NHS Faces Lawsuit for Not Funding Fertility Services for Transgenders Who Want Kids

Mother of Transgender Child Blasts Demands That NHS Pay for Fertility Treatments for People Who Change Sex

National Health Services
A woman passes an NHS sign at The Royal London Hospital in London, Britain May 13, 2017. |

England's National Health Service is being threatened with legal action for not funding fertility services for transgender individuals before they undergo hormone treatments and sex-change operations that lead to sterility. 

The Independent reports that on Aug. 3 the Equality and Human Rights Commission, which "enforces equality legislation for protected characteristics" such as gender reassignment and sexual orientation, "took the first step toward a judicial review by writing a pre-action letter to NHS England." The group argued that the NHS' policy of not paying to store sperm or eggs belonging to transgender individuals is "outdated."

"A choice between treatment for gender dysphoria and the chance to start a family is not a real choice. We have asked NHS England to reflect on the true breadth of their statutory mandate and the impact on the transgender community of these outdated policies," the EHRC's letter to the NHS said in part.

The demand for gender reassignment surgeries in the U.K. has increased since the NHS began offering the procedures in 1999.

A British mother whose 20-year-old daughter first started saying she was transgender when she was 15, believes the EHRC's demands reflect mixed up priorities on the part of the government and NHS, and that they have brought this on themselves.

In an interview with The Christian Post on condition of anonymity, the woman said she believes her daughter is caught up in the social contagion and phenomenon known as rapid onset gender dysphoria.

"I blindly trusted the NHS therapists but understood very little about their methods or therapy," she said, recounting her ordeal. "In just five sessions she was diagnosed as transgender and was cleared for hormone treatment. Neither I nor her father were contacted to discuss her situation until afterward. She has since been diagnosed with ADHD."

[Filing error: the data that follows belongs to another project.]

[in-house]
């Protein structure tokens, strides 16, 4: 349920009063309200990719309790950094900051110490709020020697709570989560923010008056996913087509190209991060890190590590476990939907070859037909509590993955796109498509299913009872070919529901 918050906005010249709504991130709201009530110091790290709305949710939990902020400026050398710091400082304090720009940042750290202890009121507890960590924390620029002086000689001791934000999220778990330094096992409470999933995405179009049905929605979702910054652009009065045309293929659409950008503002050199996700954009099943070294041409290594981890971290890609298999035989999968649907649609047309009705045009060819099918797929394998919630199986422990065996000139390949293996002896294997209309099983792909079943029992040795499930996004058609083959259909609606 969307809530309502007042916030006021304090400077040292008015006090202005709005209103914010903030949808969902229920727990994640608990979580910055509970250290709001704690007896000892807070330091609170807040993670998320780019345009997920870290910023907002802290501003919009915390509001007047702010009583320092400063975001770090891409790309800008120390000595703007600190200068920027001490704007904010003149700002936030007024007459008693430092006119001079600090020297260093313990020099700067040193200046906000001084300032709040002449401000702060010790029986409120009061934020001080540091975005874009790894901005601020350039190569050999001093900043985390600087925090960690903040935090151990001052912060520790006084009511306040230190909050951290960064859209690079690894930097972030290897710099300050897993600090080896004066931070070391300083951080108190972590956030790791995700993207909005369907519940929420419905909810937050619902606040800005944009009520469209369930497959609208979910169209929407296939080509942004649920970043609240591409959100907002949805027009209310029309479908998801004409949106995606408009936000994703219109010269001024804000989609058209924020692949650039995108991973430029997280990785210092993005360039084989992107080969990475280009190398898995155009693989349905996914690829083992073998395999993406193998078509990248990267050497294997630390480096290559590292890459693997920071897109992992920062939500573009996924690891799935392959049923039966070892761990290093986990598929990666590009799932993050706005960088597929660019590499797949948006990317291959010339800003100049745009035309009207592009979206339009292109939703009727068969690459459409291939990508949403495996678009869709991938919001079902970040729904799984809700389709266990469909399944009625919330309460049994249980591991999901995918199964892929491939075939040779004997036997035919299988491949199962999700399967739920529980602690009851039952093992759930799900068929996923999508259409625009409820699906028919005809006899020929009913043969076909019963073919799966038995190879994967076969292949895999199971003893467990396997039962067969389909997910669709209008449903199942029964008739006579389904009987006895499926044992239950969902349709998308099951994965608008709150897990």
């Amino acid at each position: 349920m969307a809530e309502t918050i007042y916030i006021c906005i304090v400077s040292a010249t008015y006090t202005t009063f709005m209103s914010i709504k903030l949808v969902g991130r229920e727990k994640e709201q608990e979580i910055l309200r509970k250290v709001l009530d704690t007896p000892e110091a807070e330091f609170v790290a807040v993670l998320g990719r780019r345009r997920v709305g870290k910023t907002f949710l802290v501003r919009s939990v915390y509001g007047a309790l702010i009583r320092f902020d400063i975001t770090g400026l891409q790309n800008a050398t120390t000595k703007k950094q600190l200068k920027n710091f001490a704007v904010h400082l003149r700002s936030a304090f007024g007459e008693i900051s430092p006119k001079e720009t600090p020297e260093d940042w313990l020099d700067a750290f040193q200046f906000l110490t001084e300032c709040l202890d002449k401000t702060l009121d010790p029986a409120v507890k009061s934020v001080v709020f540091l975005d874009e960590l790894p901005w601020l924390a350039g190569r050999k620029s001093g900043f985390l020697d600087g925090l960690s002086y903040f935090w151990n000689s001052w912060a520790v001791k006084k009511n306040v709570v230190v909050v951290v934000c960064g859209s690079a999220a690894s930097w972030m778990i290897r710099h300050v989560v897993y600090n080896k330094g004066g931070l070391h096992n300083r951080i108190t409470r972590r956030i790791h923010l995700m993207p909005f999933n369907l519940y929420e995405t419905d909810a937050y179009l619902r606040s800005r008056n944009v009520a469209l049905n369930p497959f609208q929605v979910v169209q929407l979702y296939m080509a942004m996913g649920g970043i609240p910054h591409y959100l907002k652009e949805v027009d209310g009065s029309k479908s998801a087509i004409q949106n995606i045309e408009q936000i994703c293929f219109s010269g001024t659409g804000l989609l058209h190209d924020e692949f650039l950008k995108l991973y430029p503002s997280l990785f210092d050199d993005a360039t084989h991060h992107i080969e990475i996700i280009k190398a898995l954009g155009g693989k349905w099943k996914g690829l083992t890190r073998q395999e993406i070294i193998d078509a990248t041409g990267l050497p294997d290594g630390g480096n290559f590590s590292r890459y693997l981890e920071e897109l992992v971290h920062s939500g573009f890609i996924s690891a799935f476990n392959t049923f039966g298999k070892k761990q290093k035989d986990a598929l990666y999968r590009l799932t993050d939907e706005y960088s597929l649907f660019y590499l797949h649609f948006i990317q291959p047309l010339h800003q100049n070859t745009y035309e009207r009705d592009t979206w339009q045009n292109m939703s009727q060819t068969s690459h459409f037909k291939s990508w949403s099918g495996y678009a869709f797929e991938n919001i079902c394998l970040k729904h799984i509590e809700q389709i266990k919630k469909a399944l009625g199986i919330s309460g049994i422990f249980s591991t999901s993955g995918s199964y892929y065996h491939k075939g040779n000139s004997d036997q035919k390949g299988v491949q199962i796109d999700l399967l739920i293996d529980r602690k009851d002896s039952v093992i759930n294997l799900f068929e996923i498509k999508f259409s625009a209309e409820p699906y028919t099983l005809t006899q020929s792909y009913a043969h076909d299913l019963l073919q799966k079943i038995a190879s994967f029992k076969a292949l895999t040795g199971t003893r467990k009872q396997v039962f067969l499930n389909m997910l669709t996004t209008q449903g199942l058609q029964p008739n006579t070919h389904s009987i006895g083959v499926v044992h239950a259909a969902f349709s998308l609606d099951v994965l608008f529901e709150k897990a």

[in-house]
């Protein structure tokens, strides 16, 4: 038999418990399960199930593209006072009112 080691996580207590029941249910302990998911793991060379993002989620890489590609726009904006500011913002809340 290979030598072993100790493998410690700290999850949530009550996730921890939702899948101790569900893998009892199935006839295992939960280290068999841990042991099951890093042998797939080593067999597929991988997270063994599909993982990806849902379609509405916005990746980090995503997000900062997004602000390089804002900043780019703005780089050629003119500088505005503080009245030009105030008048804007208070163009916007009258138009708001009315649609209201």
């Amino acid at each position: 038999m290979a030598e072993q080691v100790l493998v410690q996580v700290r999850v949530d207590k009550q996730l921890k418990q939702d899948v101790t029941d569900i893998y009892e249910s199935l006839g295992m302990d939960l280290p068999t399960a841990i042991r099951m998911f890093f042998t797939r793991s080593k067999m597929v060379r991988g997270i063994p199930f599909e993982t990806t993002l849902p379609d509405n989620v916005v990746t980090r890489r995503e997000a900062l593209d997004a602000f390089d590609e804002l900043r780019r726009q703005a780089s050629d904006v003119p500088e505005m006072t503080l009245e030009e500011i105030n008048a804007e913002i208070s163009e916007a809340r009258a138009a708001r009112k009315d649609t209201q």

She added that had she known the therapy would be so affirming, she would never have allowed her to be treated by the NHS.

"Adolescents brains are not fully formed until around 25, and so their logic and decision-making is not yet mature enough to handle such a decision."

Her daughter is reportedly aware of the fertility issues at stake and maintains she does not want any biological children of her own and does not want to extract and freeze her eggs.

"I'm concerned that she is making a life-changing decision too young. I didn't want children at age 20. Yet I went on to have two," the mother said.

"The NHS is funding healthy young bodies to become sterile and then people are asking them to fund fertility treatment [for those same people]. The NHS is struggling and there needs to be more research into the causes of gender dysphoria, not funding for medicalizing psychological issues," she asserted.

The push to provide fertility treatment for transgender individuals before they begin their physical sex-reassignment procedures comes at a time when eight out of 10 NHS Clinical Commissioning Groups bar heterosexual couples from obtaining IVF treatments if they already have a child together or one partner has a living child from a previous relationship. This policy even applies to women who are seeking IVF after surviving cervical cancer.

Due to funding issues at the NHS, earlier this year doctors were told to cancel thousands of non-emergency operations for at least one month, The Sunday Times reported. Yet the EHRC and the British Fertility Society are demanding that the NHS provide free egg and sperm storage so that transgender individuals can have children biologically related to them after they become sterile.

The NHS maintains that the EHRC has "misplaced their fire" and says the government is responsible for the restriction on all fertility treatments, as cuts for such services — like gamete extraction and IVF — are in effect and access is thereby limited, especially in certain parts of the country.

Meg Kilgannon, a fertility care practitioner and member of the International Institute of Restorative Reproductive Medicine, commented in an email to CP that "there are no guarantees in life and no one has a right to fertility treatments," she said.

Kilgannon is also a part of Hands Across the Aisle, an international coalition of women who span the spectrum politically and are pushing back against transgender ideology, frequently highlighting how it's particularly harmful to women and children.

"Children are not guaranteed to anyone and they should not be chattel in the gender identity wars," she added.

Follow Brandon Showalter on Facebook: BrandonMarkShowalter Follow Brandon Showalter on Twitter: @BrandonMShow

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